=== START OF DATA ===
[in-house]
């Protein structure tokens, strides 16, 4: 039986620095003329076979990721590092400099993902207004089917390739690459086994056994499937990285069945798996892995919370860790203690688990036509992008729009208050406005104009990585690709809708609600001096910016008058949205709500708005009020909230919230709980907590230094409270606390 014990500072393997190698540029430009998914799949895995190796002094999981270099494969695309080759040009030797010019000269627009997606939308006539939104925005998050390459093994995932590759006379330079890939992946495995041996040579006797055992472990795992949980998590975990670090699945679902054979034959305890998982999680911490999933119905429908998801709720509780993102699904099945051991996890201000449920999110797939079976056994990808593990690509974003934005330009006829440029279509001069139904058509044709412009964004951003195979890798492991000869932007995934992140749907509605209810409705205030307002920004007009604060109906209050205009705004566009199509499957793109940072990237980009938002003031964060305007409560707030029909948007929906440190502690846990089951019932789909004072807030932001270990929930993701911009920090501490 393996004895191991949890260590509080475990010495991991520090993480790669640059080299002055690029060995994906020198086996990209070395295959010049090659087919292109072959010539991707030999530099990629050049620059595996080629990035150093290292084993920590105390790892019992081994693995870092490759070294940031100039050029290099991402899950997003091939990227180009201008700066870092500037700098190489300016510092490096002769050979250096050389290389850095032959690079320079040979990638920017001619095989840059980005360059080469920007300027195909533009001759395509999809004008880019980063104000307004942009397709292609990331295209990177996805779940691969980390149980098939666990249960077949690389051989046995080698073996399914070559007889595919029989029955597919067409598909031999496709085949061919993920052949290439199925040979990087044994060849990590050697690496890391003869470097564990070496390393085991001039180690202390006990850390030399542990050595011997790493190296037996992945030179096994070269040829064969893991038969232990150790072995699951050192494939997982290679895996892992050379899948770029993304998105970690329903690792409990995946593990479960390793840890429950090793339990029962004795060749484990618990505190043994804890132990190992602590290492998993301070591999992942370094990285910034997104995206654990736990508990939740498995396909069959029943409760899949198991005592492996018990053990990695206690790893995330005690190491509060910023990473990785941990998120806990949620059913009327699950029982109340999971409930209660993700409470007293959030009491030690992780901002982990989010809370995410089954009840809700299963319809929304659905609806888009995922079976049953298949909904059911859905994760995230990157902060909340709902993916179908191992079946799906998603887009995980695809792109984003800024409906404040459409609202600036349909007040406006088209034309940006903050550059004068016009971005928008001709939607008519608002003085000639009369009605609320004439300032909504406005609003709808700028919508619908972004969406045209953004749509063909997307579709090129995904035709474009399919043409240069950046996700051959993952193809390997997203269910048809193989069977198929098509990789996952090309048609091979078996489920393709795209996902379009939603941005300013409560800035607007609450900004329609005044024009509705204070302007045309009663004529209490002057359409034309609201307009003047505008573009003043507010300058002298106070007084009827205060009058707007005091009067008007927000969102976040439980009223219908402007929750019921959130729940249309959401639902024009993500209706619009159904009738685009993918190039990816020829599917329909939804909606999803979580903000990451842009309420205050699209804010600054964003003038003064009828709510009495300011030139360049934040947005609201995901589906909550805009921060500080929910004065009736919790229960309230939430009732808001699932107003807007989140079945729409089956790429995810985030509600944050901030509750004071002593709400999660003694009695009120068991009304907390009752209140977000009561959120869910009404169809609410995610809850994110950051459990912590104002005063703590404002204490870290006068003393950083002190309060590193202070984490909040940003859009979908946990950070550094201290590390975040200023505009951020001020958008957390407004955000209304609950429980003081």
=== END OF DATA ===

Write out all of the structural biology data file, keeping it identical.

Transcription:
[in-house]
């Protein structure tokens, strides 16, 4: 039986620095003329076979990721590092400099993902207004089917390739690459086994056994499937990285069945798996892995919370860790203690688990036509992008729009208050406005104009990585690709809708609600001096910016008058949205709500708005009020909230919230709980907590230094409270606390 014990500072393997190698540029430009998914799949895995190796002094999981270099494969695309080759040009030797010019000269627009997606939308006539939104925005998050390459093994995932590759006379330079890939992946495995041996040579006797055992472990795992949980998590975990670090699945679902054979034959305890998982999680911490999933119905429908998801709720509780993102699904099945051991996890201000449920999110797939079976056994990808593990690509974003934005330009006829440029279509001069139904058509044709412009964004951003195979890798492991000869932007995934992140749907509605209810409705205030307002920004007009604060109906209050205009705004566009199509499957793109940072990237980009938002003031964060305007409560707030029909948007929906440190502690846990089951019932789909004072807030932001270990929930993701911009920090501490 393996004895191991949890260590509080475990010495991991520090993480790669640059080299002055690029060995994906020198086996990209070395295959010049090659087919292109072959010539991707030999530099990629050049620059595996080629990035150093290292084993920590105390790892019992081994693995870092490759070294940031100039050029290099991402899950997003091939990227180009201008700066870092500037700098190489300016510092490096002769050979250096050389290389850095032959690079320079040979990638920017001619095989840059980005360059080469920007300027195909533009001759395509999809004008880019980063104000307004942009397709292609990331295209990177996805779940691969980390149980098939666990249960077949690389051989046995080698073996399914070559007889595919029989029955597919067409598909031999496709085949061919993920052949290439199925040979990087044994060849990590050697690496890391003869470097564990070496390393085991001039180690202390006990850390030399542990050595011997790493190296037996992945030179096994070269040829064969893991038969232990150790072995699951050192494939997982290679895996892992050379899948770029993304998105970690329903690792409990995946593990479960390793840890429950090793339990029962004795060749484990618990505190043994804890132990190992602590290492998993301070591999992942370094990285910034997104995206654990736990508990939740498995396909069959029943409760899949198991005592492996018990053990990695206690790893995330005690190491509060910023990473990785941990998120806990949620059913009327699950029982109340999971409930209660993700409470007293959030009491030690992780901002982990989010809370995410089954009840809700299963319809929304659905609806888009995922079976049953298949909904059911859905994760995230990157902060909340709902993916179908191992079946799906998603887009995980695809792109984003800024409906404040459409609202600036349909007040406006088209034309940006903050550059004068016009971005928008001709939607008519608002003085000639009369009605609320004439300032909504406005609003709808700028919508619908972004969406045209953004749509063909997307579709090129995904035709474009399919043409240069950046996700051959993952193809390997997203269910048809193989069977198929098509990789996952090309048609091979078996489920393709795209996902379009939603941005300013409560800035607007609450900004329609005044024009509705204070302007045309009663004529209490002057359409034309609201307009003047505008573009003043507010300058002298106070007084009827205060009058707007005091009067008007927000969102976040439980009223219908402007929750019921959130729940249309959401639902024009993500209706619009159904009738685009993918190039990816020829599917329909939804909606999803979580903000990451842009309420205050699209804010600054964003003038003064009828709510009495300011030139360049934040947005609201995901589906909550805009921060500080929910004065009736919790229960309230939430009732808001699932107003807007989140079945729409089956790429995810985030509600944050901030509750004071002593709400999660003694009695009120068991009304907390009752209140977000009561959120869910009404169809609410995610809850994110950051459990912590104002005063703590404002204490870290006068003393950083002190309060590193202070984490909040940003859009979908946990950070550094201290590390975040200023505009951020001020958008957390407004955000209304609950429980003081």